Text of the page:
US 2095272 A
Description (OCR text may contain errors)
Oct. l2, 1937. F, E VANDERHQOF 2,095,272
' BOTTLE sToPPER LOCK original Filed Juiy 27, 1934 4 ATTORNEYS.
Patented oct. 12, 1937 UNITED- sraras @Alibi BOTTLE STOPPER LOCK Frank E. Vanderhoof, Greenwich, Conn., assigner of one-half to Louis Brambrut, Greenwich,
This invention relates to improvements in bottle Stoppers and more particularly toa bottle stopper and lock therefor.
One of the several objects of the invention ret 5` sides in a bottle stopper which may be looked in the neck of a bottle to prevent unauthorized removal of the same which is necessary to dispense the liquid contents of the bottle. Such type of stopper will be found useful in connection with bottles containing spirituous liquors, poisons, perfumes, medicines and other liquids to be kept by the owner thereof against unauthorized use.
Another feature of the invention is to provide a lock construction which is embodied in the stopper and which requires no alterations in the present type of bottle for effective locking of the stopper to the bottle neck.
A further object of the invention is to provide a bottle stopper and lock in which the walls of the stopper are expanded intov tight frictional contact with the inner walls of the bottle neck by key actuated means to prevent the manual pulling out of the stopper unless released by the proper key.
With these and other objects in view, the ingy, ven-tion resides in the certain novel construction, combination and arrangement of parte, the es sential features of which are hereinafter fully described, are particularly pointed out in the appended claims, and are illustrated in the accompanying drawing, in which:
Figure 1 is a fragmentary vertical sectional view through a bottle showing the invention in elevation and in locked position therein.
Figure 2 is a vertical sectional View on the line 2-2 of Figure 1, and showing the actuating key in association therewith.
Figure 3r is a vertical sectional view through thestopper and lock, the lock being shown in released or unlocked position.
Figure 4 is a collective perspective view of the several parts of the invention shown in separated position.
Figure 5 is a horizontal sectional view on the line 5-5 of Figure 3.
Referring to the drawing by reference characters, the numeral It] designates my improved bottle stopper and lock in its entirety, and which includes an elongated stem II which is round in cross section and provided at one end with an enlarged flat head I2. The free end of the stem I I is provided with a transversely disposed ball recess or cavity I3, the same opening through op posite sides of the stem, at which point the walls of the cavity extend inwardly as at I4 to provide a restraining seat for the locking balls I5-I5 (Cl.` 21S-54) contained within the cavity to prevent their accidental separation therefrom. However, the seats ill do not prevent a portion of the balls from being moved to a position beyond the plane of the outer surface of the stem II during their movement to locking position in a manner to be presently explained.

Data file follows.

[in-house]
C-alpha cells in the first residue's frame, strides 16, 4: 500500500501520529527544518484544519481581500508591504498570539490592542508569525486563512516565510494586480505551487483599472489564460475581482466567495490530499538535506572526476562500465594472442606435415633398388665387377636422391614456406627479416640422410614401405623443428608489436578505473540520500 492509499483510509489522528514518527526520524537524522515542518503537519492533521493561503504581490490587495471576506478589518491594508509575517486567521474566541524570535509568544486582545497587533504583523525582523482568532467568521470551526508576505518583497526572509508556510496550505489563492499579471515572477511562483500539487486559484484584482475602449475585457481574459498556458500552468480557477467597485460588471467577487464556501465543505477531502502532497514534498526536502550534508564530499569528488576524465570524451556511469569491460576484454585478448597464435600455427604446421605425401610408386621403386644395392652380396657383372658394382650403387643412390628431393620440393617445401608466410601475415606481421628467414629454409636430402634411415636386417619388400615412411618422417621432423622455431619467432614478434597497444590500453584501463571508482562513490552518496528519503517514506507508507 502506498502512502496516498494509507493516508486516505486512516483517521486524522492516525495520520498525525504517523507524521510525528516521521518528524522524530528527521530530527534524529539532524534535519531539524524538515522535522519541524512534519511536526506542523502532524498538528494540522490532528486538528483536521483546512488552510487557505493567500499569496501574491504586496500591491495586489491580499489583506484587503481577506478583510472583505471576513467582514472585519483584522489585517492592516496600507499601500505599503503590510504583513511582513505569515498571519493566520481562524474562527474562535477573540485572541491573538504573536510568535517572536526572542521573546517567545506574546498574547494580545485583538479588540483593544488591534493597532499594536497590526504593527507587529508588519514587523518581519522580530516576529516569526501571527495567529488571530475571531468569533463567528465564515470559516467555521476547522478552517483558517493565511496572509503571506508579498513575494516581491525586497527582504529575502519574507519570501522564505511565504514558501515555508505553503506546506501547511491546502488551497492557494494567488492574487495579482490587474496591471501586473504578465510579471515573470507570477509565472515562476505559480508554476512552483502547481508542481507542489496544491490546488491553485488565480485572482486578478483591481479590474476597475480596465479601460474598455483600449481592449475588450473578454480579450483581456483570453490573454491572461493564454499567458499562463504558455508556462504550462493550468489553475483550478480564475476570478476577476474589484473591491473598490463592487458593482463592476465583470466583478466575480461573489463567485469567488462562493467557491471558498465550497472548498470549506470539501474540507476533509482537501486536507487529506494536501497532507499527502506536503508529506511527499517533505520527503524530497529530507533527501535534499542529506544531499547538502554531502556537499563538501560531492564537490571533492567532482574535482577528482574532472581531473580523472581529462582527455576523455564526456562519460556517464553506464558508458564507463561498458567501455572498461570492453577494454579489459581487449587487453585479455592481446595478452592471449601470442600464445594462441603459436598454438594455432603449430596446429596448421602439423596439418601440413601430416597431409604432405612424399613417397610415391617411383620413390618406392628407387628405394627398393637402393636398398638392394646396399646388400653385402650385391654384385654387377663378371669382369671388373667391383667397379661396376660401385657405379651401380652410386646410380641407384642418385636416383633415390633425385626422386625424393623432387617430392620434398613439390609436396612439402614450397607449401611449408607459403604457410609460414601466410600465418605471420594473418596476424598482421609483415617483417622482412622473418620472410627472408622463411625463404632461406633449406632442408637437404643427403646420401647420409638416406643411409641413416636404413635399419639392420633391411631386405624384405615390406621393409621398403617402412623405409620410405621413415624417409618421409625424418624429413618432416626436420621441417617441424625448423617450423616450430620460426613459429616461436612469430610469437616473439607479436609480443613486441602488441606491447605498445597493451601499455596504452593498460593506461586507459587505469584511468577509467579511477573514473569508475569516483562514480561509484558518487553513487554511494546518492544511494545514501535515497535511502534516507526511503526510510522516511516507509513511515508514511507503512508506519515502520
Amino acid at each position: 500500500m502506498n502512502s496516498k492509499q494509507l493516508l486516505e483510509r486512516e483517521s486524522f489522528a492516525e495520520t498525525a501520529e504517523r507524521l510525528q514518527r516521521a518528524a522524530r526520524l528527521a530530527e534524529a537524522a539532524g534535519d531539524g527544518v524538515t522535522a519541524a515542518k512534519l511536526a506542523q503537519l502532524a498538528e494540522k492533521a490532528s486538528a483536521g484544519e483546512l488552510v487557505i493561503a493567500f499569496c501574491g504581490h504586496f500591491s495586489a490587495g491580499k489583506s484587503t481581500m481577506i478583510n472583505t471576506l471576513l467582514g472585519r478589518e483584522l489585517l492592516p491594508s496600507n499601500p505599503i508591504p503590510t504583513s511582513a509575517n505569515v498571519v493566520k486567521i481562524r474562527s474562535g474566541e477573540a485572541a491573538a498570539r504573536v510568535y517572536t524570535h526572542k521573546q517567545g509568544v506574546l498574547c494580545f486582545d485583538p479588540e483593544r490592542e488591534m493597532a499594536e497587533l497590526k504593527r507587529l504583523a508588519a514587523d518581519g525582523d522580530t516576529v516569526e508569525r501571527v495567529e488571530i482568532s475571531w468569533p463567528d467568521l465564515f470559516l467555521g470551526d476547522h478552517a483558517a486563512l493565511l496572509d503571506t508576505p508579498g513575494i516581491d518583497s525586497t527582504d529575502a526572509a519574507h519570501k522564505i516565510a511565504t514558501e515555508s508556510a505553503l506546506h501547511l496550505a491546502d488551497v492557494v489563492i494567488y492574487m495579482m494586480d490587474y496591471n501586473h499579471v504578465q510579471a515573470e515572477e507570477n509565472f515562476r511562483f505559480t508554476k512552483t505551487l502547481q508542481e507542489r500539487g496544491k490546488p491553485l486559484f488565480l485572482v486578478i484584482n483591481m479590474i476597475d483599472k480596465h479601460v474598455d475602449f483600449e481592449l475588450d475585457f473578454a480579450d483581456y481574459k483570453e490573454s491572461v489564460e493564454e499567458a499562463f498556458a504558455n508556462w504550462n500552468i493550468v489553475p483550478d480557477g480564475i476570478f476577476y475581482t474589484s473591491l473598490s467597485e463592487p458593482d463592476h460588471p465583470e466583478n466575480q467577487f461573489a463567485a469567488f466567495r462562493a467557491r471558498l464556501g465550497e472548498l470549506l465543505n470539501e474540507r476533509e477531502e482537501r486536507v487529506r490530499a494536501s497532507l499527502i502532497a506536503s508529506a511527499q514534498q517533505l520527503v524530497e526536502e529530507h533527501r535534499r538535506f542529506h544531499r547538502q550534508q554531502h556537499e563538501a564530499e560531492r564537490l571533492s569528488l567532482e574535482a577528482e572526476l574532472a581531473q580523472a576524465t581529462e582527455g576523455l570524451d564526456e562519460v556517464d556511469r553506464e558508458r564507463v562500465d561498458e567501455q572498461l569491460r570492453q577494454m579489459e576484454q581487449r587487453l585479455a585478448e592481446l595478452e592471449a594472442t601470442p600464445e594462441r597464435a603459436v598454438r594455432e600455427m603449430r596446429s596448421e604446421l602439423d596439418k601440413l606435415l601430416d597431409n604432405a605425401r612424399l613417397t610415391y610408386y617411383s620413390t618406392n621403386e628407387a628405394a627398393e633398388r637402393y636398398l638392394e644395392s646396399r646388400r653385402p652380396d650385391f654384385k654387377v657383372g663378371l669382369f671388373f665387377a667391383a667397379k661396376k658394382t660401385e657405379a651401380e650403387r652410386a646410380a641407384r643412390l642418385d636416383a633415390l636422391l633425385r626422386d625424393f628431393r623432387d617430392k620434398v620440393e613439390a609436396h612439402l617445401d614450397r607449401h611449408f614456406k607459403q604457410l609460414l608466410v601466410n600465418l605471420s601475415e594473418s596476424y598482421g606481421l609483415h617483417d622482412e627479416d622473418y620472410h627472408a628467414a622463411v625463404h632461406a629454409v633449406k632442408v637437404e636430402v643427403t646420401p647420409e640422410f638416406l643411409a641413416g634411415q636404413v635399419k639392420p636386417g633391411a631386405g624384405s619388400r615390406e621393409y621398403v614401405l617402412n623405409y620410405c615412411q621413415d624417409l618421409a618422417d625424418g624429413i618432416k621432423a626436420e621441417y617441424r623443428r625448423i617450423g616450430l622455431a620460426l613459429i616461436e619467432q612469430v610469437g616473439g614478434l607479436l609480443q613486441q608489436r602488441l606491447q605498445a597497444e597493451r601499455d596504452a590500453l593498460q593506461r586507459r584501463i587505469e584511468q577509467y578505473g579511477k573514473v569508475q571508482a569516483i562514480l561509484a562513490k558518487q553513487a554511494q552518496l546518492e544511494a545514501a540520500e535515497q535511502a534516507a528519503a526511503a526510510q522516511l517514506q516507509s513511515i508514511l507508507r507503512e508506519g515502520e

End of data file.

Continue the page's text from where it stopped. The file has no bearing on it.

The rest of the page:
Opening into the recess or cavity I3 is the inner end of a bore it, the said bore being screw threaded for a portion of its length inwardly from the head end of the stein as at il.
A headless actuating screw i8 is threaded to the threaded portion l? of the bore lli and the inner end of the screw is provided with a reduced smooth portion lil, the end face of which is provided with a concave recess 2i) and seats against an actuating ball 2 l, which in turn bears against locking balls i-ld The outer end of the crew it is provided with a reducedsquare shank 22 which is adapted to be received in a square shaped socket 23 provided in a key 2d, the said key being provided with a finger piece or manipulating head 25.
The stein I! is slightly reduced in diameter from the head i2 toward the free end thereof to provide a shoulder 26 and tightly fitting over the stem is a cup shaped rubber or other like resilient covering 2l. The covering 2l is prevented from accidentally working off the stem I I by reason of the shoulder Z. This rubber covering prevents contact of the metal balls I5-I5 with the wall of the neck of the glass bottle in which the stopper is to be used, and furthermore provides an increased friction surface between the stopper and the walls of the bottle neck.